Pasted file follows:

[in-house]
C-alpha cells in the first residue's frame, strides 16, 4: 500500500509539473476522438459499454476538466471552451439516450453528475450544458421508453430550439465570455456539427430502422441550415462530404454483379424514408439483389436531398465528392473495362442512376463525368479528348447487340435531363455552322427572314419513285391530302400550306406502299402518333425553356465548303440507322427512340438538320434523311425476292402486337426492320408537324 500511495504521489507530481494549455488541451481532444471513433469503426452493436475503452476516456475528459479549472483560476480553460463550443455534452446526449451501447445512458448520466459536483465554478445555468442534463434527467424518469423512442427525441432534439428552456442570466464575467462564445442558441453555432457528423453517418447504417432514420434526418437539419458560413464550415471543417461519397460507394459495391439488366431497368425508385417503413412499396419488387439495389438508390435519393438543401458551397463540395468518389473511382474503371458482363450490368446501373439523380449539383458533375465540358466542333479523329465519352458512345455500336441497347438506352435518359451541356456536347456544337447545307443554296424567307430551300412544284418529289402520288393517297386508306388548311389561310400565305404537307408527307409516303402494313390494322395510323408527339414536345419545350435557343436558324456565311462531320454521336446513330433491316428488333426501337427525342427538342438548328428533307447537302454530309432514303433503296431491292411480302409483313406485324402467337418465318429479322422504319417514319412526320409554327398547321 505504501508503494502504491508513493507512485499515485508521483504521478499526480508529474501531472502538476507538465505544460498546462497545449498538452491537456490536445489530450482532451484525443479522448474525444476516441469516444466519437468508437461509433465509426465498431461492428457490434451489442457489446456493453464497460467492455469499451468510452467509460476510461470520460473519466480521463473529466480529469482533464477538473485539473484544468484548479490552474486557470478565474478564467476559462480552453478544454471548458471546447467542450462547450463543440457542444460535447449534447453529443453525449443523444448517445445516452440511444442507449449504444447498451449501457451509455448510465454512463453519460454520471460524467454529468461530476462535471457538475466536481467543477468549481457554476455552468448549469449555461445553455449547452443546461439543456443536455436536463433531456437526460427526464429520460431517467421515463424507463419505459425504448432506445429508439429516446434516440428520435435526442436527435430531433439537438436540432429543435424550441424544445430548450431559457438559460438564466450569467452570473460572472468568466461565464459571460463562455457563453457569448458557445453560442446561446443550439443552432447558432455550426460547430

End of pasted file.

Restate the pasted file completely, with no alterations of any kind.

[in-house]
C-alpha cells in the first residue's frame, strides 16, 4: 500500500509539473476522438459499454476538466471552451439516450453528475450544458421508453430550439465570455456539427430502422441550415462530404454483379424514408439483389436531398465528392473495362442512376463525368479528348447487340435531363455552322427572314419513285391530302400550306406502299402518333425553356465548303440507322427512340438538320434523311425476292402486337426492320408537324 500511495504521489507530481494549455488541451481532444471513433469503426452493436475503452476516456475528459479549472483560476480553460463550443455534452446526449451501447445512458448520466459536483465554478445555468442534463434527467424518469423512442427525441432534439428552456442570466464575467462564445442558441453555432457528423453517418447504417432514420434526418437539419458560413464550415471543417461519397460507394459495391439488366431497368425508385417503413412499396419488387439495389438508390435519393438543401458551397463540395468518389473511382474503371458482363450490368446501373439523380449539383458533375465540358466542333479523329465519352458512345455500336441497347438506352435518359451541356456536347456544337447545307443554296424567307430551300412544284418529289402520288393517297386508306388548311389561310400565305404537307408527307409516303402494313390494322395510323408527339414536345419545350435557343436558324456565311462531320454521336446513330433491316428488333426501337427525342427538342438548328428533307447537302454530309432514303433503296431491292411480302409483313406485324402467337418465318429479322422504319417514319412526320409554327398547321 505504501508503494502504491508513493507512485499515485508521483504521478499526480508529474501531472502538476507538465505544460498546462497545449498538452491537456490536445489530450482532451484525443479522448474525444476516441469516444466519437468508437461509433465509426465498431461492428457490434451489442457489446456493453464497460467492455469499451468510452467509460476510461470520460473519466480521463473529466480529469482533464477538473485539473484544468484548479490552474486557470478565474478564467476559462480552453478544454471548458471546447467542450462547450463543440457542444460535447449534447453529443453525449443523444448517445445516452440511444442507449449504444447498451449501457451509455448510465454512463453519460454520471460524467454529468461530476462535471457538475466536481467543477468549481457554476455552468448549469449555461445553455449547452443546461439543456443536455436536463433531456437526460427526464429520460431517467421515463424507463419505459425504448432506445429508439429516446434516440428520435435526442436527435430531433439537438436540432429543435424550441424544445430548450431559457438559460438564466450569467452570473460572472468568466461565464459571460463562455457563453457569448458557445453560442446561446443550439443552432447558432455550426460547430